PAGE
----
A vector can be written in the following different ways,

If the decomposition is along an orthogonal frame along the vectors and then the expression would be,

In general the dot product of two $n-$dimensional vectors and , can be written as,

It is useful to think of a real function over an interval
as a vector with infinite components. Here the argument serves
as an index and the function value as the vector component. Analogous to vector dot product, the dot product between two functions $f$ and $g$ defined over the same interval can be written as,

Using this definition of the dot product, one can show that the following functions
are orthogonal to each-other (mutual dot products are zero) on the interval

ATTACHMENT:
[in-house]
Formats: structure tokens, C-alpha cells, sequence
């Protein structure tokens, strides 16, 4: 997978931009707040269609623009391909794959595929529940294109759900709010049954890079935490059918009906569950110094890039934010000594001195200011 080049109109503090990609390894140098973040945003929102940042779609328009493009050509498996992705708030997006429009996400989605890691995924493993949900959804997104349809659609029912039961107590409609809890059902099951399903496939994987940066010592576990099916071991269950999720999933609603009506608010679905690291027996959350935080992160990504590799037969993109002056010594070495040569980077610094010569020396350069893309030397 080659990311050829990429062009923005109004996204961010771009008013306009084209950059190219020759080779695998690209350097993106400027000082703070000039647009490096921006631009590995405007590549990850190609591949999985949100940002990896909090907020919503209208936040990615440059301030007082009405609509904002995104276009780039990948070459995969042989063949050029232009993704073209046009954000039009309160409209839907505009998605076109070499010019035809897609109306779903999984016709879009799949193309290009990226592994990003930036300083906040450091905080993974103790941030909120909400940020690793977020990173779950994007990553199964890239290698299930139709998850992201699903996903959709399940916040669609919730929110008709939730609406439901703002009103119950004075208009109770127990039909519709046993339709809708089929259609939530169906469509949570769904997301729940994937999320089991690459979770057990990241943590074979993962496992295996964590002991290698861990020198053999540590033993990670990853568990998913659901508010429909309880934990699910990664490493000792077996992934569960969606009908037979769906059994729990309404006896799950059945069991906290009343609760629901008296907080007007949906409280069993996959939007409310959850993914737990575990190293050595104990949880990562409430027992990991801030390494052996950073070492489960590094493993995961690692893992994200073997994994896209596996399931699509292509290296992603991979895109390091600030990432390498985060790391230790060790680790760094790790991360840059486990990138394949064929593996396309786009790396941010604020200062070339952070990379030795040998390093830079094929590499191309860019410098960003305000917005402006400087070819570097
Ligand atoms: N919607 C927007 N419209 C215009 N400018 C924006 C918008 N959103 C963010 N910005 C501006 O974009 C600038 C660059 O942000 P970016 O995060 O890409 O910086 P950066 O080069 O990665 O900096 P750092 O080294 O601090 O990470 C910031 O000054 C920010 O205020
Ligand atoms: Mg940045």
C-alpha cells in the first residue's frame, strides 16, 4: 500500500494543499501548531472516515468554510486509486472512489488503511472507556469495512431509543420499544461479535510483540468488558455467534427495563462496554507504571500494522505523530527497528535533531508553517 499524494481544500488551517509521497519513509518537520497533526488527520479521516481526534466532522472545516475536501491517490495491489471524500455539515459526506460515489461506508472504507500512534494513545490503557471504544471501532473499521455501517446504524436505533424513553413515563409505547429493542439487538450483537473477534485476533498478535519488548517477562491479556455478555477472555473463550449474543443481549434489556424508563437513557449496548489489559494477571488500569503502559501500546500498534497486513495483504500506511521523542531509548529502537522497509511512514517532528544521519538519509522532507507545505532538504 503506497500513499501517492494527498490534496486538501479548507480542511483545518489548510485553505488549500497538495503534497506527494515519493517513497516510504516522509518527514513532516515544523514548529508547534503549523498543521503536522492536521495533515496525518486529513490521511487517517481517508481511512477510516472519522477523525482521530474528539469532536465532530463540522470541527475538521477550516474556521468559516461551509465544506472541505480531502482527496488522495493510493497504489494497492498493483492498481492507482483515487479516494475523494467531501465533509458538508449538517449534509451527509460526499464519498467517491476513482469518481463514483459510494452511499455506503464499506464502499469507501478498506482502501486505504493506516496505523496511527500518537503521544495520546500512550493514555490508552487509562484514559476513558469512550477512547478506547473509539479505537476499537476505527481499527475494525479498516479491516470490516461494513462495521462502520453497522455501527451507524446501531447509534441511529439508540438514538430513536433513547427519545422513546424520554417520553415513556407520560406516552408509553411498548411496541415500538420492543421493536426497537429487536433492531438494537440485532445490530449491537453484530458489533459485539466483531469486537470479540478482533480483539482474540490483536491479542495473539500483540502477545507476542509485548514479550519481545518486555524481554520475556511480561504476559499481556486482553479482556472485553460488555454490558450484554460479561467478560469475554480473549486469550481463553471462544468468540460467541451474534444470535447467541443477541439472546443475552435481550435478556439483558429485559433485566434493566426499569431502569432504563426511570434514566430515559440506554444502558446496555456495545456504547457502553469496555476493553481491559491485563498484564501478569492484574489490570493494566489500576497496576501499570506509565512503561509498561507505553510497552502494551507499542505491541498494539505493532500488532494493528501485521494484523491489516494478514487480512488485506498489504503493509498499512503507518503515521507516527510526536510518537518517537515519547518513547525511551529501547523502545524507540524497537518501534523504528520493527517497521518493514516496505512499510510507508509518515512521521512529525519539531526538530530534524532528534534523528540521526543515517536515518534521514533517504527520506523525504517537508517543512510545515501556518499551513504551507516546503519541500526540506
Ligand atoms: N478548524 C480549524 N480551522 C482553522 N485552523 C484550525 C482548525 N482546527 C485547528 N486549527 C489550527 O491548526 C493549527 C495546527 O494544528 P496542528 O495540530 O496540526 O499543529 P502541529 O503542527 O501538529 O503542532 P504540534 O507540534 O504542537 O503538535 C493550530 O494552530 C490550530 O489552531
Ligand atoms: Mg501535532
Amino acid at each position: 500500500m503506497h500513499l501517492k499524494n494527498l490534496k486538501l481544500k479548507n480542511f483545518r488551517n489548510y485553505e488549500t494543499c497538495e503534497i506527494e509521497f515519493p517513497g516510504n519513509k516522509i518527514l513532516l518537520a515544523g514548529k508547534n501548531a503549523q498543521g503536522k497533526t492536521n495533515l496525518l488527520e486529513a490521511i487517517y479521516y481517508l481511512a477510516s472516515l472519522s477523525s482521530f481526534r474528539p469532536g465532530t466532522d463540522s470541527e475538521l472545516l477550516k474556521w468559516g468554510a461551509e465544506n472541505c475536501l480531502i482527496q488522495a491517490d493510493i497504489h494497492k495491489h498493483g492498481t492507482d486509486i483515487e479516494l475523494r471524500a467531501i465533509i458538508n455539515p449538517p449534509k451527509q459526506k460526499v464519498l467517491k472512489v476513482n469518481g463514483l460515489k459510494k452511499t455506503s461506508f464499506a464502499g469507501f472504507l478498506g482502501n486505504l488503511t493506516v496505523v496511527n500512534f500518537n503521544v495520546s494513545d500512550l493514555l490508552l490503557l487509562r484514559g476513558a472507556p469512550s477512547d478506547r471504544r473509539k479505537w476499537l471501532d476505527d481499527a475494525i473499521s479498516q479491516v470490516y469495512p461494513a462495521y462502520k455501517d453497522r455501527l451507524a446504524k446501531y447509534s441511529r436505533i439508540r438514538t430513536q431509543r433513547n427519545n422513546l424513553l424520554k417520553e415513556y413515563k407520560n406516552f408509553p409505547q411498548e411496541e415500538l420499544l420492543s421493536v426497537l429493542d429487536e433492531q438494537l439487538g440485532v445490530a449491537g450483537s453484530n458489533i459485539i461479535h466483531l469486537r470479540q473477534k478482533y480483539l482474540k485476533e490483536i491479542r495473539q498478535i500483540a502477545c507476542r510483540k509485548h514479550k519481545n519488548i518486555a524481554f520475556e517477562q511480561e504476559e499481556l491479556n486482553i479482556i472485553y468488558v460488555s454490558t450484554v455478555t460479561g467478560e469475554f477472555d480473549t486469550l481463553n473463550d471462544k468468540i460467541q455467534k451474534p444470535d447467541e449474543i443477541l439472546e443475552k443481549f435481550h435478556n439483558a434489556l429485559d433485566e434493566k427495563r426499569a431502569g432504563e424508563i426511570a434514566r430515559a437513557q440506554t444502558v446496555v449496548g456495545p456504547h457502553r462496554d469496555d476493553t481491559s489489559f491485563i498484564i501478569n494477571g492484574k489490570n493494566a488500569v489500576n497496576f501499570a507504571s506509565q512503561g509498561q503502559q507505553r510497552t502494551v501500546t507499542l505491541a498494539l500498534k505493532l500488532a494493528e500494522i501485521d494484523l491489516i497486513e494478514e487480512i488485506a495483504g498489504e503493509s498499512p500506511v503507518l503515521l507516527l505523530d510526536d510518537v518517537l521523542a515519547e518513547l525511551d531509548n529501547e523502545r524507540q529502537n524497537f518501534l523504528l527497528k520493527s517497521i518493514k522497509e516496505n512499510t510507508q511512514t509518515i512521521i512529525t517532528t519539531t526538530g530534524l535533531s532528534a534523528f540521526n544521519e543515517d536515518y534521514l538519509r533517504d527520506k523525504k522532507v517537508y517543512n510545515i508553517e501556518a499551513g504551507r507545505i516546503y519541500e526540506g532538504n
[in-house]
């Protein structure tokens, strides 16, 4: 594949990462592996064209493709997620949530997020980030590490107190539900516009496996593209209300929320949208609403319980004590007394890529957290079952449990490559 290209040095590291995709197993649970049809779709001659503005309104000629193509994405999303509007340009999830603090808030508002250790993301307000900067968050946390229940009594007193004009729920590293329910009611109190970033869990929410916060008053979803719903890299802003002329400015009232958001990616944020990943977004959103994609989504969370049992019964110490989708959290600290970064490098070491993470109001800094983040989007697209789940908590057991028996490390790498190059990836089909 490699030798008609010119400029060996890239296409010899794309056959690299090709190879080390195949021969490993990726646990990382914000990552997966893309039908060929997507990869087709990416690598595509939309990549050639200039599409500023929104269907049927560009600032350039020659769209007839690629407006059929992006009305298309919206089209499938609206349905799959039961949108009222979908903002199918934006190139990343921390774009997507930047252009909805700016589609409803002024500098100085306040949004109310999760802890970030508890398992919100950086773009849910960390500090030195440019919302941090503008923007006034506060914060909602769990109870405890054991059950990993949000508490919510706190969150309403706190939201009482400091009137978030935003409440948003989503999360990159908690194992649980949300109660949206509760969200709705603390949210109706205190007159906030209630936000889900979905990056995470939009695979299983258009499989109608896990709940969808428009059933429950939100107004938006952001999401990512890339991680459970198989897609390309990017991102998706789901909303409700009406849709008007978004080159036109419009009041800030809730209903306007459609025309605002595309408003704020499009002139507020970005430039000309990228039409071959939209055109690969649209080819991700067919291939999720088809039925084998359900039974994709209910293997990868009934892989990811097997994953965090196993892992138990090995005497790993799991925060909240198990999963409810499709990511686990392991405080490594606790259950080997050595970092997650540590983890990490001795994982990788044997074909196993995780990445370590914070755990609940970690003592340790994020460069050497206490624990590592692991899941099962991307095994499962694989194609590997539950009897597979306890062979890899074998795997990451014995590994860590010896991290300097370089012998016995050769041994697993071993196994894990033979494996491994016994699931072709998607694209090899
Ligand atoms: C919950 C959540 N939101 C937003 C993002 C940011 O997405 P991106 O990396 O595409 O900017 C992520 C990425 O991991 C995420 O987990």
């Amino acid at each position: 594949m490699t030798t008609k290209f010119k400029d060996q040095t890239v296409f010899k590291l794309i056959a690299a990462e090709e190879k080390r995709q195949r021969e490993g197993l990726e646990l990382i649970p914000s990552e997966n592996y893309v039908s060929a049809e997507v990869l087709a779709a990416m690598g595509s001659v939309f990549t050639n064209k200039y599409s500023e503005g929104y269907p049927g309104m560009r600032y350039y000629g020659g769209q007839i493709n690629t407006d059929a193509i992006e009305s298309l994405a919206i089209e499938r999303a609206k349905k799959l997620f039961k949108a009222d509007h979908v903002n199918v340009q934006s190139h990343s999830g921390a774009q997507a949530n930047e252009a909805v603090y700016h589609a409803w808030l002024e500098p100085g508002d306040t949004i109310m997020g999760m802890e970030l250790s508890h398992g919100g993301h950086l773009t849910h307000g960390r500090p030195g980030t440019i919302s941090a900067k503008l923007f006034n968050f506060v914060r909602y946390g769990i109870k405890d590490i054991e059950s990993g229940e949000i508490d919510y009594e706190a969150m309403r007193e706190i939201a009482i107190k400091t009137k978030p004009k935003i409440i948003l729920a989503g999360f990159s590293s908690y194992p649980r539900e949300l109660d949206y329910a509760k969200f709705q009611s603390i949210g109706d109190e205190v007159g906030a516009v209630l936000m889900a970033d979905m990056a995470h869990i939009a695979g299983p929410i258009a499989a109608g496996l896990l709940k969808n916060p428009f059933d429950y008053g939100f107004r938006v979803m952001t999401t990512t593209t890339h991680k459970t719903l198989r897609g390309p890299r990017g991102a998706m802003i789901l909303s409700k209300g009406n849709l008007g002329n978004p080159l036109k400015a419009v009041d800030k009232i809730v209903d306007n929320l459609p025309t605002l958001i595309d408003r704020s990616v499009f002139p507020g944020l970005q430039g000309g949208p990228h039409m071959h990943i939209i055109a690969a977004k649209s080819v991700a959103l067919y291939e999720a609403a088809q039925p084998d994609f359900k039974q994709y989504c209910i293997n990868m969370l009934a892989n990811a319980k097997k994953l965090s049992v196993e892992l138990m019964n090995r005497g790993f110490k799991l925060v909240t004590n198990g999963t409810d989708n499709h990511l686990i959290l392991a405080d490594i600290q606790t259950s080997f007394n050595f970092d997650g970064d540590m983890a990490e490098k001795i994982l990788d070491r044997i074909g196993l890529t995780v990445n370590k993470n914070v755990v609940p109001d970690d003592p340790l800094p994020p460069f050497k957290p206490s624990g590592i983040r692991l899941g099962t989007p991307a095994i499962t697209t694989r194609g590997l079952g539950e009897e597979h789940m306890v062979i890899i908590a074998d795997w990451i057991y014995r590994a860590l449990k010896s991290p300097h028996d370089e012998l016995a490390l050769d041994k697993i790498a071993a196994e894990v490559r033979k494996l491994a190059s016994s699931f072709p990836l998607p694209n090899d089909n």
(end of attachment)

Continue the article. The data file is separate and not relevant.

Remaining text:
.

Thus in parallel with writing a vector in terms of it’s components, one can write any (finite, smooth and continuous on (I am not trying to be mathematically precise, the aim is to give an intuitive feel)) function in terms of
the above basis functions in the same manner,

Notice the similarity of the expression of a function in terms of it’s components and a vector in terms of it’s components. Hence decomposition of a function in its Fourier components is quite akin to decomposition of a vector in its Cartesian components.

A nomad at heart, I enjoy observing, analysing, connecting, understanding and dreaming. I am a big fan of science and tech. Forever learning and experimenting.
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